Why I love FFMPEG ? The first reason is the flexibility, interoperability and the rich set of encoding options. FFMPEG is an open source project, it’s free and works well both on Windows and Linux. I can use this tool to create FLV files starting from a wide range of video and audio source files. I can use it to convert one shot or in batch both on desktop and server environment (exist also a PHP extension to handle this last possibility). FFMPEG supports: AVI, WMV9, DIVX, MP3, MPEG1-2-4, DV, MJPEG, H.263, H.264, 3GPP, AMR, FLV and many others.
It’s not surprising to know that Google Video (http://video.google.it) uses FFMPEG extensively to convert any sort of video sources to FLV. The cost (0), the options and the performances offered by this free tool have definitely convinced Google’s developer.
The lack of support for the last flash video codec (VP6) its the only negative spot. Unfortunately, being the VP6 a proprietary format, I think we will never see such a support in FFMPEG. On the other hand, at this moment it’s impossible to do more of what FFMPEG can do with other solutions and at a better price/performance ratio. Using server side On2’s solution or batch Sorenson conversion to produce VP6 videos is possible but not always convenient. Infact FFMPEG is much more fast, it’s free and, at the moment, it’s the only solution to re-compress a FMS (FCS) recorded FLV.
Let’s take a look at FFMPEG command line:
FFMPEG.exe -i inputfile.xxx [parameters] outputfile.flv
To convert video files to FLV, the most important parameters are:
-b, it’s the average bitrate. see also -maxrate -bufsize.
-r, frame rate. use -re to read input at native frame rate.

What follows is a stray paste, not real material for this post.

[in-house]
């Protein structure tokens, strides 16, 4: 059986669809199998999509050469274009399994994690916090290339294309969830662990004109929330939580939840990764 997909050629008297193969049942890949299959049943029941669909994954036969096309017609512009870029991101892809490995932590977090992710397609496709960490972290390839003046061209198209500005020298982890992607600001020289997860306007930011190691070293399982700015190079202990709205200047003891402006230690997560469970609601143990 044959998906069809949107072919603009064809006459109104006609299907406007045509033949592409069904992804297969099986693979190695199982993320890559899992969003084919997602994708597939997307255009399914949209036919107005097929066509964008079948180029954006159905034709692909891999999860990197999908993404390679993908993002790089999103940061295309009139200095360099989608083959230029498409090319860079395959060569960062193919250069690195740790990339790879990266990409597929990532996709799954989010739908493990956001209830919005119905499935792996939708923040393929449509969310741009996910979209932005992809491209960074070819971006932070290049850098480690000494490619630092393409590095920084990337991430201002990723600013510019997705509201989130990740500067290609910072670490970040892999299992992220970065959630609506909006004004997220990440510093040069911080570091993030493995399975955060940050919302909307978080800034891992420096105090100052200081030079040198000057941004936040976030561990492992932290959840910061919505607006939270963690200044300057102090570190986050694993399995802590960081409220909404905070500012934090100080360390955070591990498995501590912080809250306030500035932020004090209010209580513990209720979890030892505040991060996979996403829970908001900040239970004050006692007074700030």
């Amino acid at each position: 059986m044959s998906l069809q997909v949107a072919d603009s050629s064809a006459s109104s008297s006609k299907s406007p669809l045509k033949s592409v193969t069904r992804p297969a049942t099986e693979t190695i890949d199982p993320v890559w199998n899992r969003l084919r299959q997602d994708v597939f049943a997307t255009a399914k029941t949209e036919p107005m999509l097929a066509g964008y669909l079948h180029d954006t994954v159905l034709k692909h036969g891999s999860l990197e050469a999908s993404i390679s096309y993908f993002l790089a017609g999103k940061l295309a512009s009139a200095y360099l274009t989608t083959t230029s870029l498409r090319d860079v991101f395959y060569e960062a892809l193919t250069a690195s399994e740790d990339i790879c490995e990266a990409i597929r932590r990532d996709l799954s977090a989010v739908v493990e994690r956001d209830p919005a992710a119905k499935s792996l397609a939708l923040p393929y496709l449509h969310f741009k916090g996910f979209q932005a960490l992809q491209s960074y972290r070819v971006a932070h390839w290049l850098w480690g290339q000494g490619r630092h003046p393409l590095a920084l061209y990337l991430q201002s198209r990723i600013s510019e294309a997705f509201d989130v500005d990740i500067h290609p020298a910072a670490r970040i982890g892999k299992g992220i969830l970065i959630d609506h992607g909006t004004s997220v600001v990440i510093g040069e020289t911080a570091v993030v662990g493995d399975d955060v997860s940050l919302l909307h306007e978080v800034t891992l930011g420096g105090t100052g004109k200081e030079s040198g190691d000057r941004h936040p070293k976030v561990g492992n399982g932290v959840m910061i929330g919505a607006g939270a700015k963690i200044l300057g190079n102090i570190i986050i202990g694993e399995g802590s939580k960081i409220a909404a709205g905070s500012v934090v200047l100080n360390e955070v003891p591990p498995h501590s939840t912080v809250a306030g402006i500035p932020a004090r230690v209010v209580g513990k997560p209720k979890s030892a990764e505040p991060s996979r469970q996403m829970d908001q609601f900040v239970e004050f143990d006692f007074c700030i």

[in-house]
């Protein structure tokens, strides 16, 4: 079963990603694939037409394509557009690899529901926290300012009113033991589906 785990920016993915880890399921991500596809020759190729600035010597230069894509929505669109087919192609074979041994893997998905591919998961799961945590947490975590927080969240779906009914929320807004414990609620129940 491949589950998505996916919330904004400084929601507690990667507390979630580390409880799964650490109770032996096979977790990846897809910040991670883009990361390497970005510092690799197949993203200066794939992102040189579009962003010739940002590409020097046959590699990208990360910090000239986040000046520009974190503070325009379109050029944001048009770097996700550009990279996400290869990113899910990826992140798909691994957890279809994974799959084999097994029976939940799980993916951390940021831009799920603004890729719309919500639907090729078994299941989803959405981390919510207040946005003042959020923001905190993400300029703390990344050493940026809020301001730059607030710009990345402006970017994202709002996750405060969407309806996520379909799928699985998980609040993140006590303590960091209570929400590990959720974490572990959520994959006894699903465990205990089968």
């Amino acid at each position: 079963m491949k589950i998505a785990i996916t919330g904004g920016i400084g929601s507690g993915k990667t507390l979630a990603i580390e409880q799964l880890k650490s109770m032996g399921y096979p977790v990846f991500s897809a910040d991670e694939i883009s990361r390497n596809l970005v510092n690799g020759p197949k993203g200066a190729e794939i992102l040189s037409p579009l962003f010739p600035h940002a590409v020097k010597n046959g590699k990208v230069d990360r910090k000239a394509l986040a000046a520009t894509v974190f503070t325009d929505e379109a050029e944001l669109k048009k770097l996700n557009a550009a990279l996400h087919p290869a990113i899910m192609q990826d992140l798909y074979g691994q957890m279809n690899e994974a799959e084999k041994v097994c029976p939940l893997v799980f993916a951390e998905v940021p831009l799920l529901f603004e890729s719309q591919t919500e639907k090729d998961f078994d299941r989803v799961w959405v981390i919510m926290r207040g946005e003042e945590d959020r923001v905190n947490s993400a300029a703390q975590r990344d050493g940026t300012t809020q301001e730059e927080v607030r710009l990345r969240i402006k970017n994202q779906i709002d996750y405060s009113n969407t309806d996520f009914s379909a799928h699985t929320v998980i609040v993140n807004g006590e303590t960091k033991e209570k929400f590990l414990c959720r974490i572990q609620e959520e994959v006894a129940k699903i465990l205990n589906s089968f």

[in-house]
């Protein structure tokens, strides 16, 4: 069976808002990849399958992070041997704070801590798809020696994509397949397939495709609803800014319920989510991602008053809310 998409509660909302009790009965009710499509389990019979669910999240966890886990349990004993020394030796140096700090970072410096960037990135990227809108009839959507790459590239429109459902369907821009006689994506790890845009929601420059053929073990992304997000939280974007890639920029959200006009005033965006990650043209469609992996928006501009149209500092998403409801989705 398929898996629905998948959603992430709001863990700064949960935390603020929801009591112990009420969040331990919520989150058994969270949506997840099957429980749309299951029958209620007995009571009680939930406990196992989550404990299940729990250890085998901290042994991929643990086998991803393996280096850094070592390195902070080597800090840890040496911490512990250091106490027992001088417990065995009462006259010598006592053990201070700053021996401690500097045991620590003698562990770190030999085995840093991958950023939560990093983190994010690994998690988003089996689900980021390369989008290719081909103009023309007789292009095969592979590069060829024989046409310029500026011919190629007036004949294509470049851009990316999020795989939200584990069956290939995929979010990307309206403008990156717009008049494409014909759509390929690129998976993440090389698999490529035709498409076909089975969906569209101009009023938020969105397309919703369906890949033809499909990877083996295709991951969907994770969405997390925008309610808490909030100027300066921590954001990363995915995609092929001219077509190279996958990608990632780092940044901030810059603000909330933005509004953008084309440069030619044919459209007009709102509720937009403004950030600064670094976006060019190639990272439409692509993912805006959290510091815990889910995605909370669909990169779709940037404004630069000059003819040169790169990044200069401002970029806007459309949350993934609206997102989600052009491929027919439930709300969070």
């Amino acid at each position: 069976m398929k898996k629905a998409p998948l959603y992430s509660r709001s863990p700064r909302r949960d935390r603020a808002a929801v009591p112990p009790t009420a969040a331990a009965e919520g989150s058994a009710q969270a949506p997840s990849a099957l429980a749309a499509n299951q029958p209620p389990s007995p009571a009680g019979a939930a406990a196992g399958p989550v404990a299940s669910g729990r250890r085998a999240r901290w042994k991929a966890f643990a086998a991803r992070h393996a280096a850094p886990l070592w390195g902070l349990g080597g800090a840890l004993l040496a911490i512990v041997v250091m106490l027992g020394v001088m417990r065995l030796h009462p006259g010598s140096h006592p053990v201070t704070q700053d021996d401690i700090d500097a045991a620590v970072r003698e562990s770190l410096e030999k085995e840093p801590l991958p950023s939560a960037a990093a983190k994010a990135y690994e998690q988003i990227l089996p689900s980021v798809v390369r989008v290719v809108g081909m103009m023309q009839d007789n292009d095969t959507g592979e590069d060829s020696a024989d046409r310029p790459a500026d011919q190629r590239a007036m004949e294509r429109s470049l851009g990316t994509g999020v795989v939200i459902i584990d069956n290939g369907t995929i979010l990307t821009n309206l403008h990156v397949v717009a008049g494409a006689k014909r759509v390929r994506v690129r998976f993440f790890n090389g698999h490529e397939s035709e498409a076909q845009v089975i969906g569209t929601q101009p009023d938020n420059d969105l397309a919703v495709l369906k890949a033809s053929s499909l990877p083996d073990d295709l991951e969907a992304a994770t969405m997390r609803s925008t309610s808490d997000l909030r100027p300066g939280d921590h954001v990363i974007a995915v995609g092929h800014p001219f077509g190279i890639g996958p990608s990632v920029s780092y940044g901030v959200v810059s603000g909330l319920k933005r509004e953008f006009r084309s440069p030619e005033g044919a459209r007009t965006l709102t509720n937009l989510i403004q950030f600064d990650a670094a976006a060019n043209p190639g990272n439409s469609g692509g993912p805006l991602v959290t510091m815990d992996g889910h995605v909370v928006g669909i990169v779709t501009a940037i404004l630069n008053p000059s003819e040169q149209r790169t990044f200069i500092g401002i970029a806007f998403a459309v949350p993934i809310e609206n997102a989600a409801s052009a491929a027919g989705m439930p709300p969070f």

-s, frame size. ie: -s 320×200.
-maxrate, use this instead of -b for low bit rate video.
-minrate, set the minimum bitrate. Set maxrate=minrate=b to have a costant bitrate.
-bufsize, set (in KByte/s) the size of the buffer used to control the average bandwidth.
-sameq, convert video using the same per macroblock quantization of source.
-pass n, to launch the first pass setting use -pass 1, and for the second -pass2.
-g, distance beetween keyframes.
-i_qfactor, use it to set a difference in quantization beetween p frame and keyframe
-qscale, to set a fixed macrobloc quantization (range:0-32, 0 better quality, 32 worst)
-qmin, minimum quantization (max MB quality), try a value higher than 3-4 for low bitrate
-qmax, maximum quantization (min MB quality), default 32.
-me, motion extimation. Default is “epzs”, try the “full” value for a little more quality.
-deinterlace, deinterlace the source probably using Bob technique.
-ar, audio frequency (5500, 11000, 22000, 44000 samples/s)
-ab, audio bitrate in kbit (160, 128, 96, 80, 64, 48, 32, 24, 16)
-ac, number of channels (1-2)
-acodec copy, leave the audio tags untouched.
Depending by the setting, it’s possible to encode in variable and costant bandwidth, it’s possible to control max and min quality level, it’s possible to encode with a specific prebuffer in mind. It’s possible to deinterlace (standard Flash8’s encoder completely lacks this feature).
Spark encoded FLV are still good for hi bitrate (600-700Kbit/s depending by the contents of the video source). While are clearly inferior to VP6 for low-med bitrate (expecially under 350Kbit/s). To better encode at low bitrate I suggest to cut frame-rate, limit -qmin (try use 5-6 or higher instead of the default 2), set -maxrate istead of -b, or use a wide prebuffer (-bufsize). Try also double pass encoding (which offers alternate results) and an i_qfactor of 2-4.